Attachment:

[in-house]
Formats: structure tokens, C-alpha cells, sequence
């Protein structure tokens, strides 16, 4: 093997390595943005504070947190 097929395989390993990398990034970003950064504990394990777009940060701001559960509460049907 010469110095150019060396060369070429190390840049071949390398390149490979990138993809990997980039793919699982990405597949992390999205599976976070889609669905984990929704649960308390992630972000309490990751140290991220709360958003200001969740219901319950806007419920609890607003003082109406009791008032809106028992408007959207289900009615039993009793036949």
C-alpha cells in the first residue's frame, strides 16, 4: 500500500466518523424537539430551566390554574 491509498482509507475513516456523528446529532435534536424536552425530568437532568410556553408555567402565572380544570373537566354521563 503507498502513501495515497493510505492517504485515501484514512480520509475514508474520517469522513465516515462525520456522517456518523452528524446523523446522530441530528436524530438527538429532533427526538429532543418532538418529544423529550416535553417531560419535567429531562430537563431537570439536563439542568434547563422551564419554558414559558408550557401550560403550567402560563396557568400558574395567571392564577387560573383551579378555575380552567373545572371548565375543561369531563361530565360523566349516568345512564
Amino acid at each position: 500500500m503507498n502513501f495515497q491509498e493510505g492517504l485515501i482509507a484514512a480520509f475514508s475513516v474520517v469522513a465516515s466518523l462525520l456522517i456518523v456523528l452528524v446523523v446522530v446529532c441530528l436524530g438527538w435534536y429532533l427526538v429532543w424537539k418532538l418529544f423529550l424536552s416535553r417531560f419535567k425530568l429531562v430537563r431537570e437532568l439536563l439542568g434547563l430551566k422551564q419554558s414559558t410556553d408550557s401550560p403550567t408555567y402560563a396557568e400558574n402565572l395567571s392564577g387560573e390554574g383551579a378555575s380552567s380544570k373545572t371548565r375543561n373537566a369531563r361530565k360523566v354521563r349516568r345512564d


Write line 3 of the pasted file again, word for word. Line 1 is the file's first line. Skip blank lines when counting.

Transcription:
């Protein structure tokens, strides 16, 4: 093997390595943005504070947190 097929395989390993990398990034970003950064504990394990777009940060701001559960509460049907 010469110095150019060396060369070429190390840049071949390398390149490979990138993809990997980039793919699982990405597949992390999205599976976070889609669905984990929704649960308390992630972000309490990751140290991220709360958003200001969740219901319950806007419920609890607003003082109406009791008032809106028992408007959207289900009615039993009793036949």